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Toyohashi Tech Tea Ceremony Circle: An alcove of serenity

There is nothing half-hearted about participating in the Toyohashi Tech Tea Ceremony Circle. While it is expected that the teacher will wear a kimono during lessons, many of the male members also wear traditional clothes—an indication of their eagerness to enter into the spirit of this traditional ceremony.

The Circle has 26 members, from which as many as sixteen participate twice a week for the two-and-a-half hour classes. Not one but two female teachers of the Urasenke School of tea ceremony instruct the students enabling different levels students to practice at the same time. Classes take place in a atmospheric 12-tatami room known as the chashitsu at the University, which is equipped with a tokonoma or traditional alcove for displaying items of beauty. Notably, the chashitsu also happens to be the only tatami room on the campus.

Kanako Yamamoto is a senior studying material science, and is the leader of the Circle. "I had not studied tea ceremony before coming here. But I immediately liked the quietness and the serenity of the chashitsu. The members of this club were extremely friendly and it all made a good impression on me. So I decided to join the Circle."

Tea ceremony utensils and equipment can be very expensive. However, when the first teacher of the class passed away, she graciously donated a number of personal items to the Circle. The University also provides kimono for members to wear and a few students own their own traditional garments, although casual clothes are also acceptable.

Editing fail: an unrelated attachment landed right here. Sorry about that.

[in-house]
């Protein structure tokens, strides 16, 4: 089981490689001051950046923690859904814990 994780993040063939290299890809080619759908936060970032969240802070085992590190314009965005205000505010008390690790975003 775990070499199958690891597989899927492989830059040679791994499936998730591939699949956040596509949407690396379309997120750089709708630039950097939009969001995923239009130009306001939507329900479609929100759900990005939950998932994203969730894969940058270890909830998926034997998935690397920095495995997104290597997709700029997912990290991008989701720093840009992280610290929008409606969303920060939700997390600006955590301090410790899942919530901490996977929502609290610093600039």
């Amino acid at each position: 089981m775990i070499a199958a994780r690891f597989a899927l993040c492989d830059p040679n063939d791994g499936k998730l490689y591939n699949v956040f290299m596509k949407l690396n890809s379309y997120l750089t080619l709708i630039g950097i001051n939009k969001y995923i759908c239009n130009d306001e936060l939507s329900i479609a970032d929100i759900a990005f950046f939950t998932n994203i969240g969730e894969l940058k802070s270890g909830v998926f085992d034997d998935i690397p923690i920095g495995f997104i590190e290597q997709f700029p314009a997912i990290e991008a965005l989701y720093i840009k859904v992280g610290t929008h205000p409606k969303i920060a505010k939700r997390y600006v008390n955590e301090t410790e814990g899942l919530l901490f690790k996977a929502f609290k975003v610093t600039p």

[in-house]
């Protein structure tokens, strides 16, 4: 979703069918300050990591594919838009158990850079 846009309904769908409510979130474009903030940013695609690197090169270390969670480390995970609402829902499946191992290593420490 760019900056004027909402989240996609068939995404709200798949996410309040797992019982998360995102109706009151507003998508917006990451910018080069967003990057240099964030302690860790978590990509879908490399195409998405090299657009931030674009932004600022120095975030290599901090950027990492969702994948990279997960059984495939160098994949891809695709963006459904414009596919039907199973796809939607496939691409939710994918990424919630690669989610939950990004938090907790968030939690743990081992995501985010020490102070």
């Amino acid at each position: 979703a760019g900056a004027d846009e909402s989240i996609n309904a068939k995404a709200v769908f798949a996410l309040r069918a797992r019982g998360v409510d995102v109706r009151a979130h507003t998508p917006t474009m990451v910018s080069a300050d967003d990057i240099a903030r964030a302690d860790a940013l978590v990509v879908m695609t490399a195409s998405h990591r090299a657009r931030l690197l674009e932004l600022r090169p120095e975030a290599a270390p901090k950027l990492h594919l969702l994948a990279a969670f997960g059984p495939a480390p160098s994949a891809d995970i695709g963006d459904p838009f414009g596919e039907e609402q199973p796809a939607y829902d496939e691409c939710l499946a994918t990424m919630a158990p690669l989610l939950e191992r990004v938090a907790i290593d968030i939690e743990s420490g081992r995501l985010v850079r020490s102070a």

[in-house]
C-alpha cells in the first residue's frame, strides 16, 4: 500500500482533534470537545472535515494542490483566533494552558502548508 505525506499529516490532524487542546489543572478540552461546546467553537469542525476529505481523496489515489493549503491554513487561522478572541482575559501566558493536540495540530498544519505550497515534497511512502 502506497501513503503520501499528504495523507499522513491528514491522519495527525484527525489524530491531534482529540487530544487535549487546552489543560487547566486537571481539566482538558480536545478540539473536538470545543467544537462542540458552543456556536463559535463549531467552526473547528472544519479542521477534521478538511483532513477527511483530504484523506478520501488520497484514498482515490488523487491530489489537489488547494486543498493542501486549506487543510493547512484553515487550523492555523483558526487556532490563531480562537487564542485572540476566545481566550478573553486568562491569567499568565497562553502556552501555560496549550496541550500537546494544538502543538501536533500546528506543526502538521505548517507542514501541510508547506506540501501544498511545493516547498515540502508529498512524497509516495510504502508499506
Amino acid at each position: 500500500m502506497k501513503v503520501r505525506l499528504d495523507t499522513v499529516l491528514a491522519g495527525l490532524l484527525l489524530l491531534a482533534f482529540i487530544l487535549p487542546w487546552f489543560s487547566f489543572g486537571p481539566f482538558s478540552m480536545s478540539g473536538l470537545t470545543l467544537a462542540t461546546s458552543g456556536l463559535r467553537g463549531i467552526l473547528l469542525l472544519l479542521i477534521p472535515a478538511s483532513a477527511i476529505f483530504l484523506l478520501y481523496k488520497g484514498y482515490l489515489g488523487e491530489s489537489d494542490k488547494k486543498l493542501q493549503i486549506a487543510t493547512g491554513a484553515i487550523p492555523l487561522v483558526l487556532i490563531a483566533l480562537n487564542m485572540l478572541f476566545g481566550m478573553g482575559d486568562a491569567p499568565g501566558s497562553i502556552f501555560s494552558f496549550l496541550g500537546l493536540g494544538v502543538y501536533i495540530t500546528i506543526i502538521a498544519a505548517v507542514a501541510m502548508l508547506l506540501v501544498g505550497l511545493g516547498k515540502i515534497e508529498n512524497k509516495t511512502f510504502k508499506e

"Participating in the tea ceremony means learning about many things," says Kimiko Takahashi, one of the tea ceremony teachers. "It creates an atmosphere that helps the mind become peaceful for appreciating the truth and beauty of things."

Kohei Tanizaki is a third-year student majoring in manufacturing systems. "Here I am learning more about traditional Japanese culture, manners and polite conversation," he explains. "When I start working in industry after graduating, I think that the things I learn here this will help me to communicate better with my elders."

Members of the Circle give several formal presentations each year, including a demonstration at the Toyohashi Tech student festival and graduation ceremony, as well as performances for the general public in Toyohashi.

The student wearing the traditional 'hakama' clothing is Tsubasa Okada, a 4th student majoring in Knowledge-based Information Engineering.

Toyohashi Tech's Tea Ceremony Circle from left to right: Takashi Kodera, third-year majoring in Production Systems Engineering; Kazuya Adachi, third-year Production Systems Engineering; Kanako Yamamoto, fourth-year Materials Science; and Kohei Tanizaki, third-year Manufacturing systems.